Lecture | March 7 | 12-2 p.m. | 602 Barrows Hall
Asli Zengin, Research Associate and Visiting Professor in the Women’s Studies in Religion Program, Harvard Divinity School
Associations between death, sovereignty, and gendered belonging have received little scholarly attention in social sciences and humanities. Professor Zengin's talk explores this intricate and intimate relationship by focusing on Sunni Muslim transgender peoples deaths, their funeral ceremonies and burial and mourning practices in Turkey.
Townsend Center Berkeley Book Chat: Robert Hass: A Little Book on Form: An Exploration into the Formal Imagination of Poetry
Lecture | March 7 | 12-1 p.m. | Stephens Hall, Geballe Room, 220 Stephens
Professor of English and former US poet laureate Robert Hass reveals the role of instinct and imagination within poetic form, demonstrating his formidable gifts as both a poet and a critic.
Lecture | March 7 | 12-1 p.m. | 101 2251 College (Archaeological Research Facility)
The research revealed a complex set of decisions involved in the organization and spread of metal production in the landscape that provided an explanation for the location of archaeological sites.
Lecture | March 7 | 4-5:30 p.m. | 180 Doe Library
Allan Little has extensive experience as a foreign correspondent (and bureau chief) for the BBC. He was one of the first journalists into Iraq after the 1992 war broke out. He covered the fall of the Soviet Union and the years immediately after its collapse, as well as the rise of a new kind of authoritarianism in Russia, and he also co-authored a book on Yugoslavia.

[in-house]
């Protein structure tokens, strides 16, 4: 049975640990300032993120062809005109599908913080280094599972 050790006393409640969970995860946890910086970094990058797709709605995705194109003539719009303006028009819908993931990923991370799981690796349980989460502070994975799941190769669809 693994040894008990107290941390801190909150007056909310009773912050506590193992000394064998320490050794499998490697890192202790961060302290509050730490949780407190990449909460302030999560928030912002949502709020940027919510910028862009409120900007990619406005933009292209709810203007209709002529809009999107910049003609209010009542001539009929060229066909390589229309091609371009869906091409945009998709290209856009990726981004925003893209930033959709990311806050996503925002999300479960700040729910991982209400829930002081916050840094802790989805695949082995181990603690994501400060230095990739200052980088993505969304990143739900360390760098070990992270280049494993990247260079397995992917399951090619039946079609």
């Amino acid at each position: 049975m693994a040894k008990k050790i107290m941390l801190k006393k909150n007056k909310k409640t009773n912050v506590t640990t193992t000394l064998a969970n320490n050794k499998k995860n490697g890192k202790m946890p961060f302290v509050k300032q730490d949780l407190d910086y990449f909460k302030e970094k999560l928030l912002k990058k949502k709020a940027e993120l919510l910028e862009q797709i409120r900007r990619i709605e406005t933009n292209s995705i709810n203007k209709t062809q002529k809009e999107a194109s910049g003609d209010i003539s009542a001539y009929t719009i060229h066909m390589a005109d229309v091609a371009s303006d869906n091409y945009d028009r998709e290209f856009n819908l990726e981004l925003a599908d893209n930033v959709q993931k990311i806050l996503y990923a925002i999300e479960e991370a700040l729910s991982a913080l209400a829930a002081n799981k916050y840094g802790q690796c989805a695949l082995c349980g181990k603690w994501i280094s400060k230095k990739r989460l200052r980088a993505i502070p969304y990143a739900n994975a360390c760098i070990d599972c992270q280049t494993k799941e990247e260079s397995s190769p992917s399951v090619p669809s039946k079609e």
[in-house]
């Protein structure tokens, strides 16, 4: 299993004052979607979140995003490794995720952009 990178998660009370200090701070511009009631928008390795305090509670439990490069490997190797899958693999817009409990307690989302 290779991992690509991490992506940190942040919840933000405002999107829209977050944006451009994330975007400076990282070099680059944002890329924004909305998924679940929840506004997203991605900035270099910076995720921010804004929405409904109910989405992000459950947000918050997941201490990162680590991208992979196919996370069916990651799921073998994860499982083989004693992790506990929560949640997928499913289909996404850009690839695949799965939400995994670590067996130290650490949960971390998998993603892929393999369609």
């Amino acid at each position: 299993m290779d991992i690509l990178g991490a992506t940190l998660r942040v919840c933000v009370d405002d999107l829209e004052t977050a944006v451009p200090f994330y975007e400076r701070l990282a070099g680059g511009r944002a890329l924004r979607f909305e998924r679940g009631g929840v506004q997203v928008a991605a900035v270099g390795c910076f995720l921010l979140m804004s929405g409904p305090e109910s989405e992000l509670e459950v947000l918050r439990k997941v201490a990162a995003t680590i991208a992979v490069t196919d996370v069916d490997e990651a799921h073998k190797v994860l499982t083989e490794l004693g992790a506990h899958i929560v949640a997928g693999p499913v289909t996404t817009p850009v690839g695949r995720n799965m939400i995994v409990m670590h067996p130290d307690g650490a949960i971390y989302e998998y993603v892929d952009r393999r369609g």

Allan Little is the 2018... More >
Lecture | March 7 | 4:10-5:30 p.m. | 202 South Hall
How can social media platforms better foster well-being when people experience distress and stigma?
Lecture | March 7 | 6-7:30 p.m. | Anna Head Alumnae Hall (2537 Haste St.)
Vint Cerf, VP and Chief Internet Evangelist, Google
The Internet has been evolving since 1973 and has been in operation since 1983. It has continued to evolve and now serves about half the Earth's population. We have learned a great deal since the advent of the World Wide Web and online social media and among the lessons are that the Internet can be abused in ways that produce social harm as well as social and economic good. Coping with this is an... More >
Chester W. Nimitz Memorial Lecture: Storm Clouds Over the Western Pacific: Challenges to American Strategy in East Asia
Lecture | March 7 | 7-9 p.m. | International House, Chevron Auditorium
Admiral Dennis C. Blair, Former U.S. Director of National Intelligence
This year, NROTC UC Berkeley is proud to present Admiral Dennis C. Blair at the annual Nimitz Lecture Series. Admiral Blair currently serves as a director and advisors to National Bureau of Asian Research (NBR), Sasakawa Peace Foundation, the Commission on the Theft of American Intellectual Property, the Energy Security Leadership Council of Securing Americas Future Energy, and Freedom House.... More >
Lecture | March 7 | 7:30-9 p.m. | 112 Wurster Hall
WED, MAR 7, 7:30pm. Sharon Johnston and Mark Lee, founding partners of an award-winning architecture firm and Artistic Directors for the 2017 Chicago Architecture Biennial, will talk about their work. Co-sponsored by AIA East Bay. Open to the public!
Lecture | March 8 | 4:30-6 p.m. | Sutardja Dai Hall, Banatao Auditorium
Laura Wexler, Professor, Yale University
Department of English, American Studies, Townsend Center for the Humanities, Department of Gender and Women's Studies, Berkeley Art History Department, Phi Beta Kappa Berkeley Chapter, The National Phi Beta Kappa Society
The Photogrammar Project is a web-based platform for organizing, searching and visualizing the 170,000 photographs from 1935 to 1945 created by the United States Farm Security Administration and Office of War Information (FSA-OWI). Its development, supported by the National Endowment for the Humanities and the American Council of Learned Societies, is a vivid example of contemporary image-based ... More >
Lecture | March 8 | 4:30-5:30 p.m. | Sutardja Dai Hall, Banatao Auditorium